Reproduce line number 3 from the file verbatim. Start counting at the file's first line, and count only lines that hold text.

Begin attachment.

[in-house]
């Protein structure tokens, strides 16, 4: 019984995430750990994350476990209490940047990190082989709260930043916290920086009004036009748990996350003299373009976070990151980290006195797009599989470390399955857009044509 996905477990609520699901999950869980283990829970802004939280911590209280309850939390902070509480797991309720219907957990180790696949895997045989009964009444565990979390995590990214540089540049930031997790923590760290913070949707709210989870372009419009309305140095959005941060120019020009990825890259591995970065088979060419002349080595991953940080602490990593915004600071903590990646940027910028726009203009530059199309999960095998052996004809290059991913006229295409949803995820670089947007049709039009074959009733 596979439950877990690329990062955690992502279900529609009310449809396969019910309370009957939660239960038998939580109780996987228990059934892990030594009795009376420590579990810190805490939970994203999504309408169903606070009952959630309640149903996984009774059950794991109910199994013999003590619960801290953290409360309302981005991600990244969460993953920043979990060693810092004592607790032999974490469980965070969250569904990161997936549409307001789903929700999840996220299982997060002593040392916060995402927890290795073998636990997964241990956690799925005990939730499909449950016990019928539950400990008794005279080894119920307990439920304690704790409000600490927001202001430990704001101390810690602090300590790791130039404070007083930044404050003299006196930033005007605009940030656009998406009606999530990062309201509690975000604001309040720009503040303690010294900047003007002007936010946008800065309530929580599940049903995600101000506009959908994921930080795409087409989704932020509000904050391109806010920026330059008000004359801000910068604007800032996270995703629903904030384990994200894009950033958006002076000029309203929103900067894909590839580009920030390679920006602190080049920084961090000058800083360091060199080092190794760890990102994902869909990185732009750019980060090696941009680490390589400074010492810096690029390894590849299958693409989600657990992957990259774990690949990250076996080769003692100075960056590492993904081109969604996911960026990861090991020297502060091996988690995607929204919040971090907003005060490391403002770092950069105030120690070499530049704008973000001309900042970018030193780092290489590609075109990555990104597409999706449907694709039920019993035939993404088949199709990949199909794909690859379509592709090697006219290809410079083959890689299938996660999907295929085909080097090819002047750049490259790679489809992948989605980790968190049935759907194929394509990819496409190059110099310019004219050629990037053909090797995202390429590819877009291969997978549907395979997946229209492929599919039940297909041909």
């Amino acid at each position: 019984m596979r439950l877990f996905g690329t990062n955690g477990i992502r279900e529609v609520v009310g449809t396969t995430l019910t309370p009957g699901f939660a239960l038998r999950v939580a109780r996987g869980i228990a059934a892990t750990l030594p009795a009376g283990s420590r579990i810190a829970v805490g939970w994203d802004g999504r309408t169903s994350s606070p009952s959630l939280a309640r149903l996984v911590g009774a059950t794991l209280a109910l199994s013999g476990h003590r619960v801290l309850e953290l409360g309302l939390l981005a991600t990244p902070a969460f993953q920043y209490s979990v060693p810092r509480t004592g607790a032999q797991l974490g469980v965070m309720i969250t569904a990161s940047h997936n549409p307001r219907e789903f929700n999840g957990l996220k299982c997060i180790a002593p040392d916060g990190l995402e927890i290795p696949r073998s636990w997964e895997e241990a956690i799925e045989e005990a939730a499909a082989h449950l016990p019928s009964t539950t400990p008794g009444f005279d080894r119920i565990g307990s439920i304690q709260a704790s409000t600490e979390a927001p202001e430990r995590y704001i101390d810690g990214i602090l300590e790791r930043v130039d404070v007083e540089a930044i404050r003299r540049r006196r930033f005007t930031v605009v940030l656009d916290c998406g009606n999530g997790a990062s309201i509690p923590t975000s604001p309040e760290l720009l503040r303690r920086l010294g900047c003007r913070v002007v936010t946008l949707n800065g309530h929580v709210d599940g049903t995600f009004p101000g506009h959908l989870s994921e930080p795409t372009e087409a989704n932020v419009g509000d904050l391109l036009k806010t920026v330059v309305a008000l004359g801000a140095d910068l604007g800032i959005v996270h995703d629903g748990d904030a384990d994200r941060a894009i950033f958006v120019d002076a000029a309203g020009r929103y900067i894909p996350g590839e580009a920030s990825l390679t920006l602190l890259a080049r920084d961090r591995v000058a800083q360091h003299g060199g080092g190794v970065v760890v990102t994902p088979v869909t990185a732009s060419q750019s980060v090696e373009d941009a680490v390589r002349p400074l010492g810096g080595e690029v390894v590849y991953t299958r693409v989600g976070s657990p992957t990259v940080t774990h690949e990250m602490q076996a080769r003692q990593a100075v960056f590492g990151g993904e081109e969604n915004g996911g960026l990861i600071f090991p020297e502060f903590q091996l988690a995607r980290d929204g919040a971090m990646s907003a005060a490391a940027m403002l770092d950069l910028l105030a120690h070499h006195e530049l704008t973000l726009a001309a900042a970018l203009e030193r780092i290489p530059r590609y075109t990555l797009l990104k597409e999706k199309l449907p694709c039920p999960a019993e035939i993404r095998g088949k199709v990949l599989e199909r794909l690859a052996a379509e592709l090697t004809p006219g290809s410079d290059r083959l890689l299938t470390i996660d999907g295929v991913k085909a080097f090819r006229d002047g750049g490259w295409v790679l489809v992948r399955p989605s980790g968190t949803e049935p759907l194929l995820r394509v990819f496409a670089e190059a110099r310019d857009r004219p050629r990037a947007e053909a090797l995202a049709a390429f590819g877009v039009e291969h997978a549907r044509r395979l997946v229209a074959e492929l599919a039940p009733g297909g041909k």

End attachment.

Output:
């Amino acid at each position: 019984m596979r439950l877990f996905g690329t990062n955690g477990i992502r279900e529609v609520v009310g449809t396969t995430l019910t309370p009957g699901f939660a239960l038998r999950v939580a109780r996987g869980i228990a059934a892990t750990l030594p009795a009376g283990s420590r579990i810190a829970v805490g939970w994203d802004g999504r309408t169903s994350s606070p009952s959630l939280a309640r149903l996984v911590g009774a059950t794991l209280a109910l199994s013999g476990h003590r619960v801290l309850e953290l409360g309302l939390l981005a991600t990244p902070a969460f993953q920043y209490s979990v060693p810092r509480t004592g607790a032999q797991l974490g469980v965070m309720i969250t569904a990161s940047h997936n549409p307001r219907e789903f929700n999840g957990l996220k299982c997060i180790a002593p040392d916060g990190l995402e927890i290795p696949r073998s636990w997964e895997e241990a956690i799925e045989e005990a939730a499909a082989h449950l016990p019928s009964t539950t400990p008794g009444f005279d080894r119920i565990g307990s439920i304690q709260a704790s409000t600490e979390a927001p202001e430990r995590y704001i101390d810690g990214i602090l300590e790791r930043v130039d404070v007083e540089a930044i404050r003299r540049r006196r930033f005007t930031v605009v940030l656009d916290c998406g009606n999530g997790a990062s309201i509690p923590t975000s604001p309040e760290l720009l503040r303690r920086l010294g900047c003007r913070v002007v936010t946008l949707n800065g309530h929580v709210d599940g049903t995600f009004p101000g506009h959908l989870s994921e930080p795409t372009e087409a989704n932020v419009g509000d904050l391109l036009k806010t920026v330059v309305a008000l004359g801000a140095d910068l604007g800032i959005v996270h995703d629903g748990d904030a384990d994200r941060a894009i950033f958006v120019d002076a000029a309203g020009r929103y900067i894909p996350g590839e580009a920030s990825l390679t920006l602190l890259a080049r920084d961090r591995v000058a800083q360091h003299g060199g080092g190794v970065v760890v990102t994902p088979v869909t990185a732009s060419q750019s980060v090696e373009d941009a680490v390589r002349p400074l010492g810096g080595e690029v390894v590849y991953t299958r693409v989600g976070s657990p992957t990259v940080t774990h690949e990250m602490q076996a080769r003692q990593a100075v960056f590492g990151g993904e081109e969604n915004g996911g960026l990861i600071f090991p020297e502060f903590q091996l988690a995607r980290d929204g919040a971090m990646s907003a005060a490391a940027m403002l770092d950069l910028l105030a120690h070499h006195e530049l704008t973000l726009a001309a900042a970018l203009e030193r780092i290489p530059r590609y075109t990555l797009l990104k597409e999706k199309l449907p694709c039920p999960a019993e035939i993404r095998g088949k199709v990949l599989e199909r794909l690859a052996a379509e592709l090697t004809p006219g290809s410079d290059r083959l890689l299938t470390i996660d999907g295929v991913k085909a080097f090819r006229d002047g750049g490259w295409v790679l489809v992948r399955p989605s980790g968190t949803e049935p759907l194929l995820r394509v990819f496409a670089e190059a110099r310019d857009r004219p050629r990037a947007e053909a090797l995202a049709a390429f590819g877009v039009e291969h997978a549907r044509r395979l997946v229209a074959e492929l599919a039940p009733g297909g041909k």